NRA Sues 3 Pennsylvania Cities Over Local Gun-Control Measures

January 16, 2015
/

A magazine is loaded into the grip of a model 9VE pistol at the Smith & Wesson factory in Springfield, Mass. on Dec. 19, 2006. (AP Photo/Charles Krupa)

In 2008, the city of Lancaster, in the heart of Pennsylvania’s Amish country, passed an ordinance requiring gun owners to report lost or stolen firearms to the police within 72 hours. The city’s Democratic mayor, Rick Gray, said at the time that the ordinance was designed to attack the problem of “straw buyers,” or people who purchase guns legally in order to then sell them to convicted criminals who can’t buy weapons themselves.

“When a gun one of these guys bought and sold turns up after it’s been used in a crime, they like to say they lost the gun or it was stolen, but they just never got around to reporting it,” Gray told a local paper in 2013. “This ordinance takes away that excuse.”

This week, however, the National Rifle Association filed suit against Lancaster — as well as the cities of Philadelphia and Pittsburgh — arguing that gun-control measures in each municipality violate a 1974 law prohibiting cities from setting gun policy that is more stringent than the state’s. The capital city of Harrisburg is facing a similar case brought by the Pennsylvania chapter of U.S. Law Shield, a Texas-based gun rights organization.

In the past, Pennsylvania state courts have often thrown out such cases because of a requirement that plaintiffs demonstrate that they suffered some sort of personal harm because of an existing local gun control ordinance.

But this week’s lawsuits were filed in the wake of a new state law, championed by the NRA and gun-rights groups, that allows any individual or membership organization to sue for damages without having to prove actual injury. The law was signed in November by Republican Governor, Tom Corbett, and went into effect this month.

In the two months since the law was signed, nearly two dozen Pennsylvania cities agreed to eliminate their local gun laws rather than face litigation. But Lancaster, Philadelphia and Lancaster did not, prompting the NRA legal challenge.

“The cities of Pittsburgh, Philadelphia, and Lancaster have openly defied state law for decades. They continue to willfully violate the law and insist on politically grandstanding at taxpayers’ expense,” said Chris W. Cox, executive director of the NRA’s Institute for Legislative action, in a statement.

The group’s case against Philadelphia takes aim at a similar measure to the Lancaster measure against so-called straw purchases. Philadelphia’s law also prohibits guns inside city-owned facilities, and bars anyone found to pose a risk of “imminent harm” to themselves or others from possessing a weapon. In Pittsburgh, local ordinances prohibit gun owners from carrying firearms in a vehicle and ban firing a gun anywhere but at licensed target ranges.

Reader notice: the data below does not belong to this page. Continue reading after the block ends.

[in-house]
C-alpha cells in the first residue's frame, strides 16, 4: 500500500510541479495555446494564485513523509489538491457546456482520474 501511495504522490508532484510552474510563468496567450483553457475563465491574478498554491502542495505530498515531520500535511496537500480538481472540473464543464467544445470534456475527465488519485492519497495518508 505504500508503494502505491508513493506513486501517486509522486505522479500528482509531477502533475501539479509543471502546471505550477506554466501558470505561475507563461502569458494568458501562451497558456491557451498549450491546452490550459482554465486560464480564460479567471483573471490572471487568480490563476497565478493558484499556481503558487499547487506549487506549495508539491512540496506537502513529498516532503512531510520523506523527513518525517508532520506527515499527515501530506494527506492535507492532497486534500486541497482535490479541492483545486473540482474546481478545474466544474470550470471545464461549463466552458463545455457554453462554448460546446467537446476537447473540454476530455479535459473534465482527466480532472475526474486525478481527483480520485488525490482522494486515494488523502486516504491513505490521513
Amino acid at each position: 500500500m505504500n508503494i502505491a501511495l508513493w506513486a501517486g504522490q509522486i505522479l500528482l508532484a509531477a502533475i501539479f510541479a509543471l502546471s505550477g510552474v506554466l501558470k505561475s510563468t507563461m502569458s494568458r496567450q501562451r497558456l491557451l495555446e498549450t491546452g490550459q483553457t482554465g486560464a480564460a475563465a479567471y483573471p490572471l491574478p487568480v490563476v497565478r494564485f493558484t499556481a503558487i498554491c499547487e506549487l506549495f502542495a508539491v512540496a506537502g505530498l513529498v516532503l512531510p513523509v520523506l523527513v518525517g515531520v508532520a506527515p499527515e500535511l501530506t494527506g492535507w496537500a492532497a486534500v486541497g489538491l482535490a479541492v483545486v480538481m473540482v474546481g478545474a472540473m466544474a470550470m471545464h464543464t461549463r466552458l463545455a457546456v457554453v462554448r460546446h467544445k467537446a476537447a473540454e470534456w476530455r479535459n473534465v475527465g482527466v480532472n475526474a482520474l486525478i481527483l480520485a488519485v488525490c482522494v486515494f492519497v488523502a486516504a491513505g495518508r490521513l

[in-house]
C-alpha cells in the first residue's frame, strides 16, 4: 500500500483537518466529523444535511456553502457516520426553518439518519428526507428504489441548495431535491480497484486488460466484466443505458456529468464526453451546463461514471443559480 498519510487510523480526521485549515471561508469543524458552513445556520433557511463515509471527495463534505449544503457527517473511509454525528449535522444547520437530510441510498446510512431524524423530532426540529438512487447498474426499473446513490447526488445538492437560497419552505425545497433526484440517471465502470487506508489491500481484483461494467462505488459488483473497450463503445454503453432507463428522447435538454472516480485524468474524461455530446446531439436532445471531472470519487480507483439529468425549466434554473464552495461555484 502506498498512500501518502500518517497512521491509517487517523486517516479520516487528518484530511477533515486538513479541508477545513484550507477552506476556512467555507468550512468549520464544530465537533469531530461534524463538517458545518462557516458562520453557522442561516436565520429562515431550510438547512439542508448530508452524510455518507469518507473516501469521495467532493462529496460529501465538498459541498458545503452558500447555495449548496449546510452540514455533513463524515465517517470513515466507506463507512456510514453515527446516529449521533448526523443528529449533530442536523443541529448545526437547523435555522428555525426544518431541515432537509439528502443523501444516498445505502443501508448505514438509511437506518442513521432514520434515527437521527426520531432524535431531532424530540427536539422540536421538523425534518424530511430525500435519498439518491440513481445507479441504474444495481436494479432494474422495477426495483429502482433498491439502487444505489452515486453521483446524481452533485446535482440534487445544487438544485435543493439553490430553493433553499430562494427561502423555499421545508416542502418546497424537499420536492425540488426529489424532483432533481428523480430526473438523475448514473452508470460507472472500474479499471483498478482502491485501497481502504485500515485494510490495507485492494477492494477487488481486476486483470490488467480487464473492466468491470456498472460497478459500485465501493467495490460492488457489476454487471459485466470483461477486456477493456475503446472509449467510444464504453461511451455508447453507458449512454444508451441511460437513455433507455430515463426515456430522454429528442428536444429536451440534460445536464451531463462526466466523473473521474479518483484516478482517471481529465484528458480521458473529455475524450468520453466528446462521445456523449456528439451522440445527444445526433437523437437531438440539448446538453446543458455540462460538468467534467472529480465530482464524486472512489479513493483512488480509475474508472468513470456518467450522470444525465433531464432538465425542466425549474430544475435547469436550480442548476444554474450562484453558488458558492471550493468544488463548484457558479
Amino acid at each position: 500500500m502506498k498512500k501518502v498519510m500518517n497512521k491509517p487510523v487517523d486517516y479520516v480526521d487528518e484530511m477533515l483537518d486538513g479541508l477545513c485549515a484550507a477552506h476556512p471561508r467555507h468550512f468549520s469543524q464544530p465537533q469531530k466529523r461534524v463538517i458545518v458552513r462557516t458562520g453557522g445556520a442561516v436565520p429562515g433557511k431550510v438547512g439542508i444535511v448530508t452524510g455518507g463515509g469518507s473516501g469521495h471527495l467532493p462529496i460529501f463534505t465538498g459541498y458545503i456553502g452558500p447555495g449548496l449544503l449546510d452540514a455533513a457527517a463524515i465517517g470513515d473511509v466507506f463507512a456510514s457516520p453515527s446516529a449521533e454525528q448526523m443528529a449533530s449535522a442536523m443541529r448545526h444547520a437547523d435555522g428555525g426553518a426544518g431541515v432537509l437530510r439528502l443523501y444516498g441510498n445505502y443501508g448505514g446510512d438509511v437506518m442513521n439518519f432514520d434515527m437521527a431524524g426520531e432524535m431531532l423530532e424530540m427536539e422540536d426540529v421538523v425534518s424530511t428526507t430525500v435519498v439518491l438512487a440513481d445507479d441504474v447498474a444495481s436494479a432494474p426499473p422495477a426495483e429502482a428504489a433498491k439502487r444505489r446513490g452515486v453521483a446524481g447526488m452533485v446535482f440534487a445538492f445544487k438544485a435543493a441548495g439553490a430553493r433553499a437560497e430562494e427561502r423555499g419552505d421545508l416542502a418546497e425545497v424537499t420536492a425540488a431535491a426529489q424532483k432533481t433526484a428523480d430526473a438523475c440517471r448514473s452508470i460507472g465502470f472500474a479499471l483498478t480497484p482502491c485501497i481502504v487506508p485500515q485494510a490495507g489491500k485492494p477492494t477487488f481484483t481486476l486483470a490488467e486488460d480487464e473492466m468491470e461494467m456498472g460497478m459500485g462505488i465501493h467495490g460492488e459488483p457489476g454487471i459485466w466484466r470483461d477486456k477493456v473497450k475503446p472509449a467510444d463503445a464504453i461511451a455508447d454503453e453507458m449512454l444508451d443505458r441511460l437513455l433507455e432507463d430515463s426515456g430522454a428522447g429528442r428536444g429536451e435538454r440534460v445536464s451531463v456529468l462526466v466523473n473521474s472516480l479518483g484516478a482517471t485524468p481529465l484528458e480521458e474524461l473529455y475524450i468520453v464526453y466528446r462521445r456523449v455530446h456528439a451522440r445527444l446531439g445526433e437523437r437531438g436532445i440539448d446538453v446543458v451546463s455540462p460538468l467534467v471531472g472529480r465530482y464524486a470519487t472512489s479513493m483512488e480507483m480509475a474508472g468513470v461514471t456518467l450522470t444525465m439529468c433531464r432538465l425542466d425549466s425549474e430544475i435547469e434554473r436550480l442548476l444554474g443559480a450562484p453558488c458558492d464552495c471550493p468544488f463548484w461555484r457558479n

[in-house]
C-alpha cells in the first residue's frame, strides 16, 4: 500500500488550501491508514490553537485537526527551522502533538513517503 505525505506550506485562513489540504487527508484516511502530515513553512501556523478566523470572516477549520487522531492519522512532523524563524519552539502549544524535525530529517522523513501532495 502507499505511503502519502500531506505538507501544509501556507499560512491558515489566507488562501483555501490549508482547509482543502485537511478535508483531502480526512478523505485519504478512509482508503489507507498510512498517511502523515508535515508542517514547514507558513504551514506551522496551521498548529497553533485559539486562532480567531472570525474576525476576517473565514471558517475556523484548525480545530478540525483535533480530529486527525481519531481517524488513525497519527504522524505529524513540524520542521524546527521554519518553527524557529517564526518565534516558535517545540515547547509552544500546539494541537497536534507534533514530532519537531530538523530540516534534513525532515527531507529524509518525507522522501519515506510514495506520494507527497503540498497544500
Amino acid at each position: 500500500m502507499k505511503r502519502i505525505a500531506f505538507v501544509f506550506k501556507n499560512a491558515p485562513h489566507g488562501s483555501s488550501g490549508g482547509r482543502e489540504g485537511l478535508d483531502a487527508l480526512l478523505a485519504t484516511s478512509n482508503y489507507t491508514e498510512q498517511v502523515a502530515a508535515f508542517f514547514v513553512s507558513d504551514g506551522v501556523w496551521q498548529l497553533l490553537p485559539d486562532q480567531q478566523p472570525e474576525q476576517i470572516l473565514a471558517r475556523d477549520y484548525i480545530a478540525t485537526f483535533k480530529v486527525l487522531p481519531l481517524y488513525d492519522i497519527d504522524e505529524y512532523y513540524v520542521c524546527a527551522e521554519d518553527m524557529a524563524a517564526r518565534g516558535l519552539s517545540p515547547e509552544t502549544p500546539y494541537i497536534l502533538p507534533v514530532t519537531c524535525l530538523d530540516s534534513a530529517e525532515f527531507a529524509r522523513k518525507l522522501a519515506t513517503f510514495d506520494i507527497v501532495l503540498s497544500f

Fearing the rollback of even more gun control measures, several Pennsylvania lawmakers are now suing the state, alleging that the legislation signed by Corbett in November provides gun-rights advocates “a hunting license to enter the courts, challenge municipal legislation and collect a bounty.” Philadelphia and Pittsburgh are likewise challenging the state law on constitutional grounds.

“This should be a wake-up call for citizens across Pennsylvania,” Mayor William Peduto of Pittsburgh told reporters on Wednesday. “We’re not taking away anyone’s right to own a gun — or 10 or 20 guns. What we’re saying is when a gun is lost or stolen, you’ve got to report it. Too many people are being killed in the streets of Pittsburgh and other cities with stolen guns.”

The challenge to the Pennsylvania law poses a critical test for how states and local municipalities regulate firearms in the future. Forty-six states have adopted laws similar to Pennsylvania that prohibit local jurisdictions from imposing stricter gun control measures than what already exists at the state level. If Pennsylvania’s new law survives its constitutional challenge, gun-control advocates fear it could become a template for similar legislation across the nation.

“They weren’t having the success they wanted in court, so they’ve now found a way to get in risk free,” said Shira Goodman, executive director of CeaseFirePA. “I hope it’s not a new tactic where they’re going to go try and scare towns and cities and bully local municipal authorities, but I wouldn’t be surprised if it succeeds here if they try it elsewhere.”

In order to foster a civil and literate discussion that respects all participants, FRONTLINE has the following guidelines for commentary. By submitting comments here, you are consenting to these rules:

Readers' comments that include profanity, obscenity, personal attacks, harassment, or are defamatory, sexist, racist, violate a third party's right to privacy, or are otherwise inappropriate, will be removed. Entries that are unsigned or are "signed" by someone other than the actual author will be removed. We reserve the right to not post comments that are more than 400 words. We will take steps to block users who repeatedly violate our commenting rules, terms of use, or privacy policies. You are fully responsible for your comments.

blog comments powered by Disqus
Support Provided By